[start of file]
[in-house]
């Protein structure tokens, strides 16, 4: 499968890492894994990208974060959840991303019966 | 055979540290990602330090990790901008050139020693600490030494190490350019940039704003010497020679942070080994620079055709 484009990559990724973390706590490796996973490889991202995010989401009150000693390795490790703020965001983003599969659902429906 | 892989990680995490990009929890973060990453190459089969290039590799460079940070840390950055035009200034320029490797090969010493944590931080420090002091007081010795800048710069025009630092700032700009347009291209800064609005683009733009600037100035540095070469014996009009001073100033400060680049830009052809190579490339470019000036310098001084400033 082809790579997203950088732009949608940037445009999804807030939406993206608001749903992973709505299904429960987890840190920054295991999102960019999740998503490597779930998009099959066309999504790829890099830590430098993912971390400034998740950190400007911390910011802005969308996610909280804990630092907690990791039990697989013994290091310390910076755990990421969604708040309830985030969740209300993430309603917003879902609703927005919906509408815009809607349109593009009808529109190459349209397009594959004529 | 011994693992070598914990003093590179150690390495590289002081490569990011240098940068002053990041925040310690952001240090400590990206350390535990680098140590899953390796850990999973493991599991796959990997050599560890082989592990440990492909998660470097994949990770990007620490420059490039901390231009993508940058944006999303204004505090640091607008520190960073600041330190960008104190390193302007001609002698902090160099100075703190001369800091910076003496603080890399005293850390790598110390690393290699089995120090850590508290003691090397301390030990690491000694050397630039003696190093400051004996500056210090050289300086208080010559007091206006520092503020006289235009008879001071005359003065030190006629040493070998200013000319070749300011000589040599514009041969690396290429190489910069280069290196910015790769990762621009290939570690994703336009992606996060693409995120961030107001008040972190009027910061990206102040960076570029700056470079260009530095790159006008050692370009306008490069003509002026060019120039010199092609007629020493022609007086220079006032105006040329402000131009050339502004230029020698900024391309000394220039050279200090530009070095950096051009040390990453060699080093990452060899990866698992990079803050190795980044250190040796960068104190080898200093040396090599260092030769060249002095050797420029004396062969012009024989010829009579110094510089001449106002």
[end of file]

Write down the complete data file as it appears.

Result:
[in-house]
């Protein structure tokens, strides 16, 4: 499968890492894994990208974060959840991303019966 | 055979540290990602330090990790901008050139020693600490030494190490350019940039704003010497020679942070080994620079055709 484009990559990724973390706590490796996973490889991202995010989401009150000693390795490790703020965001983003599969659902429906 | 892989990680995490990009929890973060990453190459089969290039590799460079940070840390950055035009200034320029490797090969010493944590931080420090002091007081010795800048710069025009630092700032700009347009291209800064609005683009733009600037100035540095070469014996009009001073100033400060680049830009052809190579490339470019000036310098001084400033 082809790579997203950088732009949608940037445009999804807030939406993206608001749903992973709505299904429960987890840190920054295991999102960019999740998503490597779930998009099959066309999504790829890099830590430098993912971390400034998740950190400007911390910011802005969308996610909280804990630092907690990791039990697989013994290091310390910076755990990421969604708040309830985030969740209300993430309603917003879902609703927005919906509408815009809607349109593009009808529109190459349209397009594959004529 | 011994693992070598914990003093590179150690390495590289002081490569990011240098940068002053990041925040310690952001240090400590990206350390535990680098140590899953390796850990999973493991599991796959990997050599560890082989592990440990492909998660470097994949990770990007620490420059490039901390231009993508940058944006999303204004505090640091607008520190960073600041330190960008104190390193302007001609002698902090160099100075703190001369800091910076003496603080890399005293850390790598110390690393290699089995120090850590508290003691090397301390030990690491000694050397630039003696190093400051004996500056210090050289300086208080010559007091206006520092503020006289235009008879001071005359003065030190006629040493070998200013000319070749300011000589040599514009041969690396290429190489910069280069290196910015790769990762621009290939570690994703336009992606996060693409995120961030107001008040972190009027910061990206102040960076570029700056470079260009530095790159006008050692370009306008490069003509002026060019120039010199092609007629020493022609007086220079006032105006040329402000131009050339502004230029020698900024391309000394220039050279200090530009070095950096051009040390990453060699080093990452060899990866698992990079803050190795980044250190040796960068104190080898200093040396090599260092030769060249002095050797420029004396062969012009024989010829009579110094510089001449106002």